As a community, South Hill was experiencing major changes in the 1960s. This transformation was convincingly brought to the attention of the Rev. Paul Hackett, who arrived on South Hill in 1967. He had been sent to the area by the United Presbyterian Church to start a congregation, having spent the previous several years in Saudi Arabia pastoring in the petroleum industry. His ecclesiastical efforts were eventually successful, leading to a house of worship being formed, named the Shepherd of the Hills Presbyterian Church. It is still a viable local force.
Hackett clearly remembers his early impressions. He found that the mix of people living on South Hill was in transition. It was changing from an area devoted to farming to more of a concentrated suburban community. Many of the people he first encountered were rooted in the old rural lifestyle and their thinking reflected that background. Yet, he noted that there was also a steady influx of newcomers who had a different point of view of the world. These differing assessments posed a challenge to a member of the clergy who wanted to serve the entire community.
To try and find common ground, and to bridge the gap between groups, Paul and several others set about creating a community-wide, grass-roots action organization, known as the Township 19A Association (T19A); the name derived from the fact that all of South Hill is within the boundaries of Township 19. The objective was to integrate the thoughts and desires of all the people on South Hill and to build a better community for all citizens.
During the late 1960s and early 1970s, T19A was reasonably successful. One of its first undertakings was to do a community survey, basically asking citizens what they wanted their neighborhood to be in the future. The work was completed in 1972 with 1,532 households having been interviewed. This effort verified that nearly two-thirds of the population (62 percent) had lived on the Hill less than six years. It is believed that T19A was the first community action alliance organized on the Hill. Before it was formed the local citizens had used PTAs, the Grange, and various agricultural groups to propose development projects and to work with the established political establishment. These groups had not been all that effective because they were small and did not have a common objective. T19A eventually evolved into the South Hill Community Council which is still in existence.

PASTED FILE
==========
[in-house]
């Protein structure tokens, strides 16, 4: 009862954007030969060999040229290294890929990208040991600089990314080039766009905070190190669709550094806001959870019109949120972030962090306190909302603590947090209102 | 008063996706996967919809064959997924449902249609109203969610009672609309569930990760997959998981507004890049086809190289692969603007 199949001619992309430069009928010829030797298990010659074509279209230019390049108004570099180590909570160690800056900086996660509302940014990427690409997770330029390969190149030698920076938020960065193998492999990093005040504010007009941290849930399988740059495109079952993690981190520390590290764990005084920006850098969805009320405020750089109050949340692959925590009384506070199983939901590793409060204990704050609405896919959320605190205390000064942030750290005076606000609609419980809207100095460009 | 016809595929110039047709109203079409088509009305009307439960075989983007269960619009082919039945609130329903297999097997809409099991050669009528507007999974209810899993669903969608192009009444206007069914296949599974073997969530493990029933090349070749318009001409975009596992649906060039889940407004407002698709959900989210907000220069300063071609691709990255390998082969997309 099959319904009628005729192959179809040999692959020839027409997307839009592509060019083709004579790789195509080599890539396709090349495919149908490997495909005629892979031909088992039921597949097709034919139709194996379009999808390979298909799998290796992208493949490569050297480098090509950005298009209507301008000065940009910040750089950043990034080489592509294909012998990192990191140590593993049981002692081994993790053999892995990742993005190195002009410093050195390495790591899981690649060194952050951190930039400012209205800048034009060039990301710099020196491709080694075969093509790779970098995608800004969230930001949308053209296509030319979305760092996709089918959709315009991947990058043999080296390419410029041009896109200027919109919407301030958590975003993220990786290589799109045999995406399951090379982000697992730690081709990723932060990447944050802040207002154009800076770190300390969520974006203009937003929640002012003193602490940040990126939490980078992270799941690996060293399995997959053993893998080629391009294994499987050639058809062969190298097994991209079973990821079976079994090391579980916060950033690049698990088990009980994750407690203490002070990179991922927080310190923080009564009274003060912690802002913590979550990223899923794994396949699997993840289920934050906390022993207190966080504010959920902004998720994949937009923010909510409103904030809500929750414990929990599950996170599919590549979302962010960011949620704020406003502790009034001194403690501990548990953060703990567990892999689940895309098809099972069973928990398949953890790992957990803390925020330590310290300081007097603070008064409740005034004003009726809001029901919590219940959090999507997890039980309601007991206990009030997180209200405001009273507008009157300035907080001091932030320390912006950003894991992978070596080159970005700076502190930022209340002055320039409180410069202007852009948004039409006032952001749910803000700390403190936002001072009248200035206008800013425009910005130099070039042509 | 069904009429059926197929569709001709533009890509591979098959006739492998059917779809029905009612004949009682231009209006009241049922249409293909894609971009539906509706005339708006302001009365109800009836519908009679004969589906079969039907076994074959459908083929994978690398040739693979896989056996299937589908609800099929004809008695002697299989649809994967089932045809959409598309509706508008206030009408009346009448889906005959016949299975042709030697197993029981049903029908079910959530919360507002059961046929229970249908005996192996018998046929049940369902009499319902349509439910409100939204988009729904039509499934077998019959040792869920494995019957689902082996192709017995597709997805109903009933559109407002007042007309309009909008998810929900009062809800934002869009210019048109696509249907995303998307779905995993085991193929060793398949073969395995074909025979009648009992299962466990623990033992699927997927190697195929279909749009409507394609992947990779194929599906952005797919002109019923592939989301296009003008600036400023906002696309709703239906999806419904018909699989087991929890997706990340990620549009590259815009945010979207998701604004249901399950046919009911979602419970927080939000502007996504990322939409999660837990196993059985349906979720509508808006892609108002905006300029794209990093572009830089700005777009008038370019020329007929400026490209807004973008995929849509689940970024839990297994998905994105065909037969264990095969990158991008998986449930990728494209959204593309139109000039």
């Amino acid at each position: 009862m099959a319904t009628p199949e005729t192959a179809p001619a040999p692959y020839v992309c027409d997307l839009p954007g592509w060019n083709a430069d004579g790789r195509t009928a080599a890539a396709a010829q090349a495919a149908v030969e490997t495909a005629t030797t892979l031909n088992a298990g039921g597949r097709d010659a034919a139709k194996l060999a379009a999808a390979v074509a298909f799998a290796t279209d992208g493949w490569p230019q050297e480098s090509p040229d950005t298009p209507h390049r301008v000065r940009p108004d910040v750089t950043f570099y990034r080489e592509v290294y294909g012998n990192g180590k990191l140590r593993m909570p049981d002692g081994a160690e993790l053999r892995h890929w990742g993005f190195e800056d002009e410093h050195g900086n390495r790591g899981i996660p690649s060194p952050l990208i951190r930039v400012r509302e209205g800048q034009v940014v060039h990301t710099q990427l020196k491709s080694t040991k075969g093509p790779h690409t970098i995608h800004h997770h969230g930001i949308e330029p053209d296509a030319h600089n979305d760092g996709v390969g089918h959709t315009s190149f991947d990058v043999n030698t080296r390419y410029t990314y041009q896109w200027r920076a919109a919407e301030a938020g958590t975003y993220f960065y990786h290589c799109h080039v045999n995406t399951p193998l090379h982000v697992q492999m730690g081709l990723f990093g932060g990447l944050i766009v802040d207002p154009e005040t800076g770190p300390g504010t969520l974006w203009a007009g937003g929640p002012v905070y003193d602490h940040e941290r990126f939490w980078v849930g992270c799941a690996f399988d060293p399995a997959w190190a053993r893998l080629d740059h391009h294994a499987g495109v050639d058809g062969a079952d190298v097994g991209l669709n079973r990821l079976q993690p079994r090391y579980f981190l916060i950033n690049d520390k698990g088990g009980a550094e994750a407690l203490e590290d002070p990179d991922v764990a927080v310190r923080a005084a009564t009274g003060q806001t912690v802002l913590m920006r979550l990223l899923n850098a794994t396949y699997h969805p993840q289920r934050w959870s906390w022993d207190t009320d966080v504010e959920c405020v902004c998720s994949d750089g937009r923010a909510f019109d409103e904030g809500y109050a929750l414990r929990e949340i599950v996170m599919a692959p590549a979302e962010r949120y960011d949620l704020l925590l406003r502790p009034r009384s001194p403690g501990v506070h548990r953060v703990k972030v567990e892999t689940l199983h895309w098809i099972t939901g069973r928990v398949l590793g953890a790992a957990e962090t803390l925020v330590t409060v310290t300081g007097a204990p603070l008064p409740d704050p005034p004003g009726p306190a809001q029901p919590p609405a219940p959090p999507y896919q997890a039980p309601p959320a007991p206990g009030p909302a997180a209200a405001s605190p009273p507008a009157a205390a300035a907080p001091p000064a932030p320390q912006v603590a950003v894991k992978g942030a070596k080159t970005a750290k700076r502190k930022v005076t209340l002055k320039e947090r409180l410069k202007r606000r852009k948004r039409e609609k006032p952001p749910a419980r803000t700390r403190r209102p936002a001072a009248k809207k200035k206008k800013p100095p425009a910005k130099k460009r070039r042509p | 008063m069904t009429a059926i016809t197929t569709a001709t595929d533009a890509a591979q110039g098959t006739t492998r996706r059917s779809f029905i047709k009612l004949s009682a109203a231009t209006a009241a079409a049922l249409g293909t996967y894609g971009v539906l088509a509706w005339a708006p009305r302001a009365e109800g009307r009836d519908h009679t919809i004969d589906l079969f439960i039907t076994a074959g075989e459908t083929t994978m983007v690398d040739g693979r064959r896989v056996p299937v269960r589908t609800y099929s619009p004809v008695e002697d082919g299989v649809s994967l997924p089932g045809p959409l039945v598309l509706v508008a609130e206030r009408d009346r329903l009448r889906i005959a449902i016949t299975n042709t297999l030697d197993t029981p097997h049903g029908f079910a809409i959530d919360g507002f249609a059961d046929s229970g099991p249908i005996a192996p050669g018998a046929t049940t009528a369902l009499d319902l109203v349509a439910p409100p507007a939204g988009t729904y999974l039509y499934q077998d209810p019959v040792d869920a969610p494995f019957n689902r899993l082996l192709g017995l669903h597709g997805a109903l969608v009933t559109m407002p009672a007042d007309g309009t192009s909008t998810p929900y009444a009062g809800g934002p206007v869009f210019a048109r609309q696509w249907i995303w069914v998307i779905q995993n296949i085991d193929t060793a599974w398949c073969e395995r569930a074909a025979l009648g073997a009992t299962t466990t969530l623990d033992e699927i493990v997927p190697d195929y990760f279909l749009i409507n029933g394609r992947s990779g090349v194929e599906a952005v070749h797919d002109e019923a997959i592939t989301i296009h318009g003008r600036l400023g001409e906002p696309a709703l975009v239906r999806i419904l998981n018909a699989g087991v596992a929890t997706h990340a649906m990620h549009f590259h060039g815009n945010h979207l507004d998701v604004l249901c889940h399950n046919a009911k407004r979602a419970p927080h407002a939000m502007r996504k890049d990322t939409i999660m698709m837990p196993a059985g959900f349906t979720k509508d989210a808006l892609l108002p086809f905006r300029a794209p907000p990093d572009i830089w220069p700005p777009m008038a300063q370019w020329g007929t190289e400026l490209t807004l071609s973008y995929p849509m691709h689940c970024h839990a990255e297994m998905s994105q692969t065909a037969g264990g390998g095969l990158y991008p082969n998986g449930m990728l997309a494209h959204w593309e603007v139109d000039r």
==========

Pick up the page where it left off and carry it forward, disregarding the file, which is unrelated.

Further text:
Hackett remembers that getting the local political organization to react was not easy. The present-day seven-member county council did not yet exist. Rather, a board of three commissioners represented the entire county. And, in a fast-changing environment, the time the commissioners could allocate to local problems was very brief. This disorder continued to worsen and eventually contributed to political reorganization in 1980, when the present form of county government was established. It is gratifying to note that a grass-roots effort on South Hill contributed to a change we all enjoy today.Carl Vest, Ph.D., is the research director for the South Hill Historical Society. He is a founding member of the society and can be reached at firstname.lastname@example.org